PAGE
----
No Protected Status Based on Homosexual, Lesbian, or Bisexual Orientation. Neither the State of Colorado, through any of its branches or departments, nor any of its agencies, political subdivisions, municipalities or school districts, shall enact, adopt or enforce any statute, regulation, ordinance or policy whereby homosexual, lesbian or bisexual orientation, conduct, practices or relationships shall constitute or otherwise be the basis of or entitle any person or class of persons to have or claim any minority status quota preferences, protected status or claim of discrimination. This Section of the Constitution shall be in all respects self-executing.
On November 12, 1992, Richard G. Evans, along with eight other persons, the Boulder Valley School District RE-2, the City and County of Denver, the City of Boulder, the City of Aspen, and the City Council of Aspen (plaintiffs) filed suit in Denver District Court to enjoin the enforcement of Amendment 2 claiming that the amendment was unconstitutional.
The trial court conducted an evidentiary hearing to consider plaintiffs' motion for a preliminary injunction. Subsequently, the court granted the motion and prohibited the defendants from enforcing Amendment 2 pending the outcome of a trial on the merits.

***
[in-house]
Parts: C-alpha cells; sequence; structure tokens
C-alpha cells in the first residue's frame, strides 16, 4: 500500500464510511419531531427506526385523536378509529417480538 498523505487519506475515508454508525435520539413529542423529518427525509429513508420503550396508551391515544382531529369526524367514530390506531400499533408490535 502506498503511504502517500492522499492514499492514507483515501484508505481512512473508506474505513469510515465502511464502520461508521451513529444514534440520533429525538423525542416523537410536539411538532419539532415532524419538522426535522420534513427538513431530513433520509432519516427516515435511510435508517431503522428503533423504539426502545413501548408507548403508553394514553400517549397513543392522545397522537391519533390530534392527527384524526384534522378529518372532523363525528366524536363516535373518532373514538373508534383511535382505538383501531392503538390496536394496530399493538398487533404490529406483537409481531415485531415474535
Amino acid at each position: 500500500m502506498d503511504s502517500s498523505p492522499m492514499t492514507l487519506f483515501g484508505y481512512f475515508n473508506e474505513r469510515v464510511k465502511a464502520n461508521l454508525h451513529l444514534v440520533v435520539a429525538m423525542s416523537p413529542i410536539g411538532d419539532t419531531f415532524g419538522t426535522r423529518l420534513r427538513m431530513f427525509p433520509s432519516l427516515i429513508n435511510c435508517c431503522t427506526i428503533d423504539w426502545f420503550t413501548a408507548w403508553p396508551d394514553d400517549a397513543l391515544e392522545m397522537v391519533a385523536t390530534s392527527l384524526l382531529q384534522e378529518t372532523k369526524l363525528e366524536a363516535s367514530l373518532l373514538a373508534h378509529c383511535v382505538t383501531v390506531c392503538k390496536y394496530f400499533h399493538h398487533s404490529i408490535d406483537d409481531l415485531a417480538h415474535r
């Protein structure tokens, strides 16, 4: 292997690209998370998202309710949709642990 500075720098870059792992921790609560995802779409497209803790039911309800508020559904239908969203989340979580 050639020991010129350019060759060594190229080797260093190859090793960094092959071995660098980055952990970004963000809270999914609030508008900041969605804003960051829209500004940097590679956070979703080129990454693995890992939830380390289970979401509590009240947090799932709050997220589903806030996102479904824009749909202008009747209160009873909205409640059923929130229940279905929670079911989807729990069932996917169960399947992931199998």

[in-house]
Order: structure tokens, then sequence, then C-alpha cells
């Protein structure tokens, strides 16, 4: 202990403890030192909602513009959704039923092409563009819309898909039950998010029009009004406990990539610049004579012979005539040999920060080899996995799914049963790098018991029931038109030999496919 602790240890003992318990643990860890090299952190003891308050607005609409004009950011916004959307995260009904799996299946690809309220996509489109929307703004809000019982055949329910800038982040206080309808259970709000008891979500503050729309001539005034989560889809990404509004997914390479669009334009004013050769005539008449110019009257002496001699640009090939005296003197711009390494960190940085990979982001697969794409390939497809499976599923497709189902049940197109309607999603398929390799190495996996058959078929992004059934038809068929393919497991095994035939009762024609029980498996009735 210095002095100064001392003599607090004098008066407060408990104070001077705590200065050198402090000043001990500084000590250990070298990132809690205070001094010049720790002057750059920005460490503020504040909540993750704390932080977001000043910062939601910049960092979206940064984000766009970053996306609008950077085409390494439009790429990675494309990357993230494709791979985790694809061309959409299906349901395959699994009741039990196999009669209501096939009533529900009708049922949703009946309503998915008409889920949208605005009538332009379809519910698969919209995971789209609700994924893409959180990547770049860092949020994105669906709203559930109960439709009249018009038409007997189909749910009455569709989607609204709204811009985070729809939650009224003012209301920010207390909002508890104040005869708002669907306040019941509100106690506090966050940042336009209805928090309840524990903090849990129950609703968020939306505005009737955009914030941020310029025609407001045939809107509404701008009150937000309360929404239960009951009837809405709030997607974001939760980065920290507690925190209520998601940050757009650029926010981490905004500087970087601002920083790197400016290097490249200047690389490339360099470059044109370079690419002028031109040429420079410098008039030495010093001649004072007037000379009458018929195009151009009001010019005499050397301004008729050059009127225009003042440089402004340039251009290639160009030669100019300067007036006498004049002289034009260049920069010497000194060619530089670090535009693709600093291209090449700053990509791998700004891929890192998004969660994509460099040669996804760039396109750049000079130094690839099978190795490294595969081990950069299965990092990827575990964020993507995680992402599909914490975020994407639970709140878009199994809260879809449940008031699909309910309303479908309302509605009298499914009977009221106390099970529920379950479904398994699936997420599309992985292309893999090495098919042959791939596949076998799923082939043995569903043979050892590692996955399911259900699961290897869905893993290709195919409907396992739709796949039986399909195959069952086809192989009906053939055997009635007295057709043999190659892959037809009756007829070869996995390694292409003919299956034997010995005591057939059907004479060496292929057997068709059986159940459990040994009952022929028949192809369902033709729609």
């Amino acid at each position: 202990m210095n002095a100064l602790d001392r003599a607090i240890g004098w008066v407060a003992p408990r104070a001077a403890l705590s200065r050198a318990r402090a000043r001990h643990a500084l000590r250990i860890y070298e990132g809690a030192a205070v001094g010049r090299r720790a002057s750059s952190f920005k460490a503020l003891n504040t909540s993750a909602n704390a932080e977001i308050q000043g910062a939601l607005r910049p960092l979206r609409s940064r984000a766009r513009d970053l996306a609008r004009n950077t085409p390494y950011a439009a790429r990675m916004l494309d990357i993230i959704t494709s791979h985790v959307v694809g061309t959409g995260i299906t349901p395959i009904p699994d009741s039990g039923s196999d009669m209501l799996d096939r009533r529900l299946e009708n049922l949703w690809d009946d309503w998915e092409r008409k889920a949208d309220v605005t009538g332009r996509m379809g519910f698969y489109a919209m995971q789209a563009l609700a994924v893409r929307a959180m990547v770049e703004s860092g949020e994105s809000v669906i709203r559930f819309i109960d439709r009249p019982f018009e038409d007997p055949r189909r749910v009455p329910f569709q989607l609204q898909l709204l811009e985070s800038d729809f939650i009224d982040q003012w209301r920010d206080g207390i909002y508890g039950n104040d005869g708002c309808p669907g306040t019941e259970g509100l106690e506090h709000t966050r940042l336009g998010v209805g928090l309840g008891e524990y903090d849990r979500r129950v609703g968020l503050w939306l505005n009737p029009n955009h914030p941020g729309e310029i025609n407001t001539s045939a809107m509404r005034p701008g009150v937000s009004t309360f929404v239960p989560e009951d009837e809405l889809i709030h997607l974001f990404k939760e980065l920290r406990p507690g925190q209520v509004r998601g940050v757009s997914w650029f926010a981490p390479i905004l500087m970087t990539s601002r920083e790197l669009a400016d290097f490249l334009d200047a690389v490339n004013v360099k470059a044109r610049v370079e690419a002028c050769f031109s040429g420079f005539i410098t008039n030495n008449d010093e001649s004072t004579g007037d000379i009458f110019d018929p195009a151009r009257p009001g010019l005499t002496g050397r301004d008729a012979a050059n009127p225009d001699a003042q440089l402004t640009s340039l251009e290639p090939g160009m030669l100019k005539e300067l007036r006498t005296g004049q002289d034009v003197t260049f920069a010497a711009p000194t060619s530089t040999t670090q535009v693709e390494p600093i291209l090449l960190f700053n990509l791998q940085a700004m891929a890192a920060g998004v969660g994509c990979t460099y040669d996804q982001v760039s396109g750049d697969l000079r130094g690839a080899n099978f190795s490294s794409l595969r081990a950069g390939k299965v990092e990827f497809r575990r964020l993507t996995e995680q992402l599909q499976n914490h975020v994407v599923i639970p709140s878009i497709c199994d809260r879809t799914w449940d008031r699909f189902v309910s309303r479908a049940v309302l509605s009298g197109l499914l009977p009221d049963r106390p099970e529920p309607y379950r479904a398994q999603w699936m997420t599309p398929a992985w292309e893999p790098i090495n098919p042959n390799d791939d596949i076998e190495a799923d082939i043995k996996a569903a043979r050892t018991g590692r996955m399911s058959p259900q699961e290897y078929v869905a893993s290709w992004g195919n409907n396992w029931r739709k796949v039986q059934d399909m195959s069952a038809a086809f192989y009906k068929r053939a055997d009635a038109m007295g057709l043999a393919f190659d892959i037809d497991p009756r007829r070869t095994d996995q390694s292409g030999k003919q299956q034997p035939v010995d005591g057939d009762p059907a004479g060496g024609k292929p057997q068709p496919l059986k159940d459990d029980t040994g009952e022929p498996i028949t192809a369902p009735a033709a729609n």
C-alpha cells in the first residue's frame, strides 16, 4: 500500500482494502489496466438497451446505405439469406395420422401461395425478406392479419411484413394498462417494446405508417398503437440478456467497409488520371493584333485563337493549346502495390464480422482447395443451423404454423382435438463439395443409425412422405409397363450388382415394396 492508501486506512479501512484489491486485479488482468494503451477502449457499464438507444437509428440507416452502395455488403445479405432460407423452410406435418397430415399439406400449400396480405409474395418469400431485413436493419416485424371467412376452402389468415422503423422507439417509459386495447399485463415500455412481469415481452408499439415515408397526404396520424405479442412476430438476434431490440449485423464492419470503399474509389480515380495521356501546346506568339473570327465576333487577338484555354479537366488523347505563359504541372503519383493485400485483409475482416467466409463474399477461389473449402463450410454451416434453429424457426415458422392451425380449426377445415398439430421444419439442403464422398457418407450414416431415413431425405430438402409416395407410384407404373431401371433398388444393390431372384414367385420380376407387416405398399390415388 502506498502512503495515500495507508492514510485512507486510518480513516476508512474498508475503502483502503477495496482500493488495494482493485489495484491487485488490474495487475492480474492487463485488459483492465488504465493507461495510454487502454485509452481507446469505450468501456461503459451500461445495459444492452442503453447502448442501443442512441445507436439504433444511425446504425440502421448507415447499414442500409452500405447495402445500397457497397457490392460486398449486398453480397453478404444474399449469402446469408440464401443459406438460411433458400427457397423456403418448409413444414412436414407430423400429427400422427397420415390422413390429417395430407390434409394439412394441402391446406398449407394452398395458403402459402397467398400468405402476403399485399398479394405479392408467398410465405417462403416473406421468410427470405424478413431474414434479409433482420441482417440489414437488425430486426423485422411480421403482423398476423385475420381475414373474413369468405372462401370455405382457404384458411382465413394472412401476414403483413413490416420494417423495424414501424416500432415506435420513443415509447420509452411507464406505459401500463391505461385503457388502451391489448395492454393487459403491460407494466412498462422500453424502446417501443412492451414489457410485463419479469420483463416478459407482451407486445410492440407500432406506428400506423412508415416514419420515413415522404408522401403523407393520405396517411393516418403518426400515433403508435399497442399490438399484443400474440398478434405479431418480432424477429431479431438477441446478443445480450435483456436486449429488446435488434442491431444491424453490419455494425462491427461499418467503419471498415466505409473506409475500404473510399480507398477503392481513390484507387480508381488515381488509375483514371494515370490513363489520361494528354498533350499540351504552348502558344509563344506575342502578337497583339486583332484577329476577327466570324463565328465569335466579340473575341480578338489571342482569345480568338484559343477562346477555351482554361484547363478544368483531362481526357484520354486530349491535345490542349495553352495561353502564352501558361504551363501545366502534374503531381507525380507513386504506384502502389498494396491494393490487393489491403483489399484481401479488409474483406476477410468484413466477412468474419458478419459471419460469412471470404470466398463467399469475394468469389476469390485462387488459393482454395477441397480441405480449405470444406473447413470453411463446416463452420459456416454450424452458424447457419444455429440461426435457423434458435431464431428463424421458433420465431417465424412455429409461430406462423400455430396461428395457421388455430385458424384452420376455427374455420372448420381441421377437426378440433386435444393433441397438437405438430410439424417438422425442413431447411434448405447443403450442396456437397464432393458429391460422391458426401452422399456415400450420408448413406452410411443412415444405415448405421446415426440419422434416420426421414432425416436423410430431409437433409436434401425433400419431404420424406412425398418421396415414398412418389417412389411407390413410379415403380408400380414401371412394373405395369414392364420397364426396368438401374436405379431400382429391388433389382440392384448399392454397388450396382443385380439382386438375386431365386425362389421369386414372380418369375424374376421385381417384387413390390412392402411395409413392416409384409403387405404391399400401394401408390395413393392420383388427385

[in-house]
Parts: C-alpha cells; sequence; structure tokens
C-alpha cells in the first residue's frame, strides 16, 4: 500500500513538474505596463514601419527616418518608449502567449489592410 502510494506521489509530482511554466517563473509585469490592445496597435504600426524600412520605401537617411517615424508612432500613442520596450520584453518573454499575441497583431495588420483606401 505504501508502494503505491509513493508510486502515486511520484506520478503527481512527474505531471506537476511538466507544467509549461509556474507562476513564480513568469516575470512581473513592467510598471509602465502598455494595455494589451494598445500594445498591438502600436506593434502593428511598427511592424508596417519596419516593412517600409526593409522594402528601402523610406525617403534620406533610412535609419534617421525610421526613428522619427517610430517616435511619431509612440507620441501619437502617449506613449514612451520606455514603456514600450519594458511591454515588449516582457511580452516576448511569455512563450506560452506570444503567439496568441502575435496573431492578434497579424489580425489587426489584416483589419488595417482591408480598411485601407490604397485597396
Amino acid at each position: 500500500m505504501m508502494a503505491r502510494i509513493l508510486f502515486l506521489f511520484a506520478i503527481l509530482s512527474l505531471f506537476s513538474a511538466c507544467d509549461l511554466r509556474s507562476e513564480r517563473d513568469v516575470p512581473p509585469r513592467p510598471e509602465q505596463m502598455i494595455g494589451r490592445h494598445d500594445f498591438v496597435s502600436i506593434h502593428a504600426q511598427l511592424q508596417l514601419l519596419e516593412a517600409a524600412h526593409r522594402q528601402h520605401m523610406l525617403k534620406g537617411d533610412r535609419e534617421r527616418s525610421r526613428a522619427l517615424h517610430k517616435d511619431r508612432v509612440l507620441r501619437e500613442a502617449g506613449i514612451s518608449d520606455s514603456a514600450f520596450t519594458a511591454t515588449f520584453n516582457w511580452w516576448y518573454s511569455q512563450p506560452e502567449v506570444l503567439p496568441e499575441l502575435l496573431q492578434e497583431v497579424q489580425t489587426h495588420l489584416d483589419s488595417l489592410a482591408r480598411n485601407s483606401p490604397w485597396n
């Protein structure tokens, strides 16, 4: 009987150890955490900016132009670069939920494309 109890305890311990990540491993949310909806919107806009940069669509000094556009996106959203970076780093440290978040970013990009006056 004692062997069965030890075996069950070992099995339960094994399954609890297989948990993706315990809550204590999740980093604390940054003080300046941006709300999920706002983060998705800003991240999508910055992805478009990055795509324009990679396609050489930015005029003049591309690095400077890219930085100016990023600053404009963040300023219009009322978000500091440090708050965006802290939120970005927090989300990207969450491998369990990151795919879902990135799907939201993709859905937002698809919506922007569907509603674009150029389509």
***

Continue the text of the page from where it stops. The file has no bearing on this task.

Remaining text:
The trial court concluded that plaintiffs had met the threshold requirement of Rathke v. MacFarlane, 648 P.2d 648 (Colo. 1982), by demonstrating that enjoining the enforcement of Amendment 2 was necessary to protect their right to equal protection of the laws under the United States Constitution. The trial court then determined that because Amendment 2 may burden a fundamental constitutional right, its constitutionality must be assessed by reference to the "strict scrutiny" standard of review. The court concluded that under this standard, plaintiffs had shown to a reasonable probability that Amendment 2 would be demonstrated to be unconstitutional beyond a reasonable doubt at a trial on the merits.
The defendants appealed pursuant to C.A.R. 1(a)(3), and we granted review. See Evans v. Romer, 854 P.2d 1270 (Colo. 1993) (Evans I). In Evans I, we first addressed the question of the legal standard to be applied in reviewing the trial court's entry of the preliminary injunction. Following the precedent of the United States Supreme Court, we held that "the Equal Protection Clause of the United States Constitution protects the fundamental right to participate equally in the political process," and "that any legislation or state constitutional amendment which infringes on this right by `fencing out' an independently identifiable class of persons must be subject to strict judicial scrutiny." Id. at 1282.